Maybe stealing from someone super rich seemed like a good idea at the time, but using the credit card of the co-founder of Microsoft? Someone’s bound to notice that. The FBI says a U.S. soldier changed the address on a bank account belonging to Paul Allen and then had a debit card sent to his home.
A perennial Golden Poo favorite slips into a red, white and blue unitard and struts into the WCIA Rollerball arena to the strains of Hulk Hogan’s “Real American,” thinking this is the year they win it all… Well, not if a scrappy underdog from New York City has anything to say about it.
As we sifted through the mountain of nominations for this year’s Worst Company In America tournament, we noticed a trend of readers who cited companies’ mandatory binding arbitration clauses as a reason for nominating. And while it’s businesses like AT&T and Sony that have made all the headlines for effectively banning class action lawsuits, there are a lot of other WCIA contenders who are forcing customers into signing away their rights.
The floor of the Worst Company In America BattleDome is stained with the blood of the vanquished. But only one company can earn the privilege of placing the WCIA Golden Poo in its trophy case, so the violence must continue.
Welcome to Day 2 of corporate carnage in the Worst Company In America Octagonal Steel Cage! Starting things off for today is another pair of bloodthirsty bankers out to prove they are just as astoundingly inept as any other business in the bracket.
The last few years have seen numerous settlements between the nation’s biggest mortgage lenders and various federal and state authorities. And while we hear numbers like “a total of $25 billion,” exactly which banks are responsible for the biggest chunks of these settlements?
Whenever someone has a dispute with a merchant over a credit card charge, we always suggest they attempt to issue a chargeback through their credit provider. But not all card issuers and credit card networks handle chargebacks in the exact same way.
It’s just plain heart-warming when a stranger does something nice for you. When Efrem’s box of new checks from Citibank went astray, the person who did receive them brought them by, with a helpful note about Efrem’s choice of financial institutions. “Citibank sucks,” the Good Samaritan wrote. “I would not trust [these] MFers with my money.”
The U.S. Department of Justice nailed Citigroup on mortgage fraud charges, getting the bank to agree to pay out a $158 million settlement while admitting it tricked a federal insurance program into backing bad loans. When borrowers defaulted, taxpayers ended up footing the bill.
It’s great that Citibank went ahead and closed Sylvia’s account after it was breached, thus saving her from thievery and other unpleasant security concerns. One thing that would’ve been even better, though, would be to let Sylvia know they’d gone ahead and done that.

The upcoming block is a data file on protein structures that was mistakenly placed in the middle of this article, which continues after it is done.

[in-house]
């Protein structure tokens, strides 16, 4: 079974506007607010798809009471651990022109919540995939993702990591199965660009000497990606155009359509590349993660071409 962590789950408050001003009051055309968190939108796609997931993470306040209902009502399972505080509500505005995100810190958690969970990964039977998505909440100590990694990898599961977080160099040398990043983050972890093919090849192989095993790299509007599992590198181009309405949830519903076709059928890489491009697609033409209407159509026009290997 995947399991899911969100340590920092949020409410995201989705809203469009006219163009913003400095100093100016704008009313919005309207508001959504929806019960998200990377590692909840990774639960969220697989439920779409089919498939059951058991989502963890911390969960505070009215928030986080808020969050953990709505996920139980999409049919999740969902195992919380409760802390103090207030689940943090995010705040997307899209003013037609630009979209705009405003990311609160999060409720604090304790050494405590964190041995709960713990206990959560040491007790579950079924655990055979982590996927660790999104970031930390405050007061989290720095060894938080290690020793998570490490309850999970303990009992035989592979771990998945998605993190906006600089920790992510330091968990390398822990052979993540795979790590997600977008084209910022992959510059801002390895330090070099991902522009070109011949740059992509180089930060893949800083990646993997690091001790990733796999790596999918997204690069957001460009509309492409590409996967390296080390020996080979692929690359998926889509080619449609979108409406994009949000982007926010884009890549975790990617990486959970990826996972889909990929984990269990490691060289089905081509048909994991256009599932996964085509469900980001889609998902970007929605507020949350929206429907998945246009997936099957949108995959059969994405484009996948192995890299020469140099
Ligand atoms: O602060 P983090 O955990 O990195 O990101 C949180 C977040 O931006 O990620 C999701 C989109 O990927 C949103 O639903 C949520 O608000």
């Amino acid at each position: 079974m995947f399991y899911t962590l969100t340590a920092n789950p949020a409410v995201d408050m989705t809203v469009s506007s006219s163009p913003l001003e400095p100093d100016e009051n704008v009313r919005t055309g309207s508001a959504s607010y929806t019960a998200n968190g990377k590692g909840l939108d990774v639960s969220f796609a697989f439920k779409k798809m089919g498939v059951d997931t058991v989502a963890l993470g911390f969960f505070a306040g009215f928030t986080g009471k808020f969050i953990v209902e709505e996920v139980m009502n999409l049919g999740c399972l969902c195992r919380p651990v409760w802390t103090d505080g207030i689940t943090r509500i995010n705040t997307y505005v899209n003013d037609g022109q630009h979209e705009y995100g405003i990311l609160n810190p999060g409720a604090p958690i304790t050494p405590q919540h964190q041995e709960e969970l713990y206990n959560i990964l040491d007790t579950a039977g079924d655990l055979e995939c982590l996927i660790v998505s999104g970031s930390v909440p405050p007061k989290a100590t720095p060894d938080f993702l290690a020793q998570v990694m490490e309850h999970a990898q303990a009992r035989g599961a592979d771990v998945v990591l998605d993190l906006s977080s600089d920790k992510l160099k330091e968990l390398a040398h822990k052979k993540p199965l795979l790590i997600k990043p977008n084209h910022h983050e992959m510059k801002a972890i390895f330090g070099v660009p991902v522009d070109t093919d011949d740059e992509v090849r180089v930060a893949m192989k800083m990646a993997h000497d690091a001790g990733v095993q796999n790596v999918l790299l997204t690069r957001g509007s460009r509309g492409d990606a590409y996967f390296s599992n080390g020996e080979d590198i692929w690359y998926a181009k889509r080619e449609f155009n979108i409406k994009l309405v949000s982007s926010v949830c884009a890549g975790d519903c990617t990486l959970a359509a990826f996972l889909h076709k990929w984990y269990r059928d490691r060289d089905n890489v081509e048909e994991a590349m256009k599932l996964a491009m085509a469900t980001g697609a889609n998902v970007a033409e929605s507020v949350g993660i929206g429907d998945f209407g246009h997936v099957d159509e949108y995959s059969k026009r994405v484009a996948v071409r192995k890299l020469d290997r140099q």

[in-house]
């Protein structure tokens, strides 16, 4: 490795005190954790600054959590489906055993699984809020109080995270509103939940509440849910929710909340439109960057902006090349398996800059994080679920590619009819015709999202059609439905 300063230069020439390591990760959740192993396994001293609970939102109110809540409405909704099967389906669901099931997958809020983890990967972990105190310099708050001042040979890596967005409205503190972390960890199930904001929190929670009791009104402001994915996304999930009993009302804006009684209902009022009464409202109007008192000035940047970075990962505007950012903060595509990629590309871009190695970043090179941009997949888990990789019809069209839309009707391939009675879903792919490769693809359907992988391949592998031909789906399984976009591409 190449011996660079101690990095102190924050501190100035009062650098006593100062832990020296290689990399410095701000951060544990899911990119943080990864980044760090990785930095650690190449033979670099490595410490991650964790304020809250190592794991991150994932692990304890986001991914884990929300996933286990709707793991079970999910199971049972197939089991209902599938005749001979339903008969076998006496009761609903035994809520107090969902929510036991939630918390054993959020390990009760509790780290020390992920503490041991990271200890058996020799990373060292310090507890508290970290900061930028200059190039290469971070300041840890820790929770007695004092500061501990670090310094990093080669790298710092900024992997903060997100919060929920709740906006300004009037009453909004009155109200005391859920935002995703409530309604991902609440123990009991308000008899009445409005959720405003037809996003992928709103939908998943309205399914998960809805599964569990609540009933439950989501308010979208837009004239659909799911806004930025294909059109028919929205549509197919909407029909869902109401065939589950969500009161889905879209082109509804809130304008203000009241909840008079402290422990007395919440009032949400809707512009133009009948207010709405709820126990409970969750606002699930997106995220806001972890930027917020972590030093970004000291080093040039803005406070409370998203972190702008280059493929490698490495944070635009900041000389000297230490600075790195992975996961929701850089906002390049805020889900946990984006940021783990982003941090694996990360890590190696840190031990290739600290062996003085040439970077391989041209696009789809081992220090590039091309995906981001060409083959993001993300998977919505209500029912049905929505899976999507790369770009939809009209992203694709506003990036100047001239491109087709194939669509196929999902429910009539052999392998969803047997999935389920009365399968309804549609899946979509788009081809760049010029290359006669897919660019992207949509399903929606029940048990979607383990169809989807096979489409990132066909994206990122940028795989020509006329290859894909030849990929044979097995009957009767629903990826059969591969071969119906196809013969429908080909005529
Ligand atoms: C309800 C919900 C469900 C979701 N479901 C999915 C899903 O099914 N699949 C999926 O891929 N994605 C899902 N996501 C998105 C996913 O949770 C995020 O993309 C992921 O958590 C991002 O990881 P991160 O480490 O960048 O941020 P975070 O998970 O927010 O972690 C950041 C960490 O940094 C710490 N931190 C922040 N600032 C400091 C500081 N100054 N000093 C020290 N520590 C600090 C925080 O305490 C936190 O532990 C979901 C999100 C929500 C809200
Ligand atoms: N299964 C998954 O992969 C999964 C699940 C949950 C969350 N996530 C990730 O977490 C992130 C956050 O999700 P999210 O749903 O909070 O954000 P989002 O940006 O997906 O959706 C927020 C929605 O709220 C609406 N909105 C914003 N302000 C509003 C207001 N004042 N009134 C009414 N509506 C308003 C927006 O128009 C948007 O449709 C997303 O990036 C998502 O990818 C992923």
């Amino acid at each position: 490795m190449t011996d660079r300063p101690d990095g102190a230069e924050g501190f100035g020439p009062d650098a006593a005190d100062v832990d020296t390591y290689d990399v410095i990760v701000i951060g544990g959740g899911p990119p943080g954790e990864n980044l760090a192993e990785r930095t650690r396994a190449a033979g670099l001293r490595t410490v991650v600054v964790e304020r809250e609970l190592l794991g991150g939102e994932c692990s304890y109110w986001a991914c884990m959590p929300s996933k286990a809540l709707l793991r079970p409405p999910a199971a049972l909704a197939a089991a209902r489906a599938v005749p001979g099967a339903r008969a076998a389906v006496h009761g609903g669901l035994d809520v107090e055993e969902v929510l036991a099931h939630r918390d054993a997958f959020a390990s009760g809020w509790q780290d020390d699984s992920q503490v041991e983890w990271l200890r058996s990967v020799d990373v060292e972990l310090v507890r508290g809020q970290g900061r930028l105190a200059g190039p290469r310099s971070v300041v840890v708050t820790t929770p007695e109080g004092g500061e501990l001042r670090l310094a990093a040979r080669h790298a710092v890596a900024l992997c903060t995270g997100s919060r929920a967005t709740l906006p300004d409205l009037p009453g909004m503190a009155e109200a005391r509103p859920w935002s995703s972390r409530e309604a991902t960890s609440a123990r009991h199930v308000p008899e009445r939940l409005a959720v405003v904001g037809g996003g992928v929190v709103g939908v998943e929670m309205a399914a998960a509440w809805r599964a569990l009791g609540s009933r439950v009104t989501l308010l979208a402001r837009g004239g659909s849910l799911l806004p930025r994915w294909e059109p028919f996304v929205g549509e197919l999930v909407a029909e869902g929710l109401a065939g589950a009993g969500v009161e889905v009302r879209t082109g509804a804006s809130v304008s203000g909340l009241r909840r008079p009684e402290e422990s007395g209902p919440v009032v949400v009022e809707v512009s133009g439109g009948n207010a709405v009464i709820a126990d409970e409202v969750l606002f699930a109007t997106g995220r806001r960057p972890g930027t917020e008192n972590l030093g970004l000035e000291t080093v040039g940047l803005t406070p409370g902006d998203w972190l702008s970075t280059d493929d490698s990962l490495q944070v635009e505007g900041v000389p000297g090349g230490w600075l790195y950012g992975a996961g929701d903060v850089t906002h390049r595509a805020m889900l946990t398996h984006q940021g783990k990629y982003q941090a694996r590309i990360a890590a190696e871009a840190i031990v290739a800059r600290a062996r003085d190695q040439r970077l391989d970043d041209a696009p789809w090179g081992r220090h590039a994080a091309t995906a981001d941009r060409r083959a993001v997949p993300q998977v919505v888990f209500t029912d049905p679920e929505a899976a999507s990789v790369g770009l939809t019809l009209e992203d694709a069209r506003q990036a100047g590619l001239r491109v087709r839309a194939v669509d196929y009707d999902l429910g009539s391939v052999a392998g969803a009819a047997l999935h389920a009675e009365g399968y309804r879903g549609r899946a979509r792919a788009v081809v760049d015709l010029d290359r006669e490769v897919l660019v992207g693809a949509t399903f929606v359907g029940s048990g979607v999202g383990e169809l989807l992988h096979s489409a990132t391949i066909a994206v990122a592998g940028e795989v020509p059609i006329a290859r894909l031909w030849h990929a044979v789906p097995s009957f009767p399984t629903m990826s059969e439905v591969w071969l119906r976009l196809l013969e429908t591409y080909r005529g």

Whoopsadaisy! Citigroup has accidentally been charging many customers more than what they owe for months, with some of them not even realizing it was going on until the bank sent out a notification. Cit’s bill-pay app for iPads was the culprit in many cases, charging customers twice what they owed for bills or mortgage payments.
There are a lot of good things about today’s $25 billion settlement between the five largest mortgage servicers, the Dept. of Justice and the attorneys general of 49 states. But in spite of the huge price tag on the deal — which could grow even larger if other lenders sign on — it’s only the beginning of cleaning up the aftermath of housing market collapse.
More than a year after several of the nation’s largest mortgage lenders temporarily suspended foreclosures after it was revealed that they had been using untrained, unqualified “robosigners” to process foreclosure documents, the U.S. Justice Dept. and the attorneys general of 49 states have announced a $25 billion settlement that will result in mortgage reductions to some homeowners.
Last night was the deadline for the attorneys general of each state to sign onto a massive settlement with the nation’s five largest mortgage lenders, and more than 40 of the states opted to join in the pot-sharing.
Take that, other Western banks — Citigroup will be the first one to issue credit cards under its own brand in mainland China after the China Regulatory Commission granted their approval. It’s coup for Citi, and now they can brag about it to all their credit card company frenemies.
As we mentioned last week, a number of Citi customers around the country have been scratching their heads wondering why they received 1099 tax forms from the bank over frequent flier miles, even though IRS policy explicitly states that the agency as no interest in going after freebie miles as taxable income. Now the chair of the Senate Banking Subcommittee on Financial Institutions and Consumer Protection has fired off a missive to Citi asking the CEO to not be such a pain in the rear-end to its customers.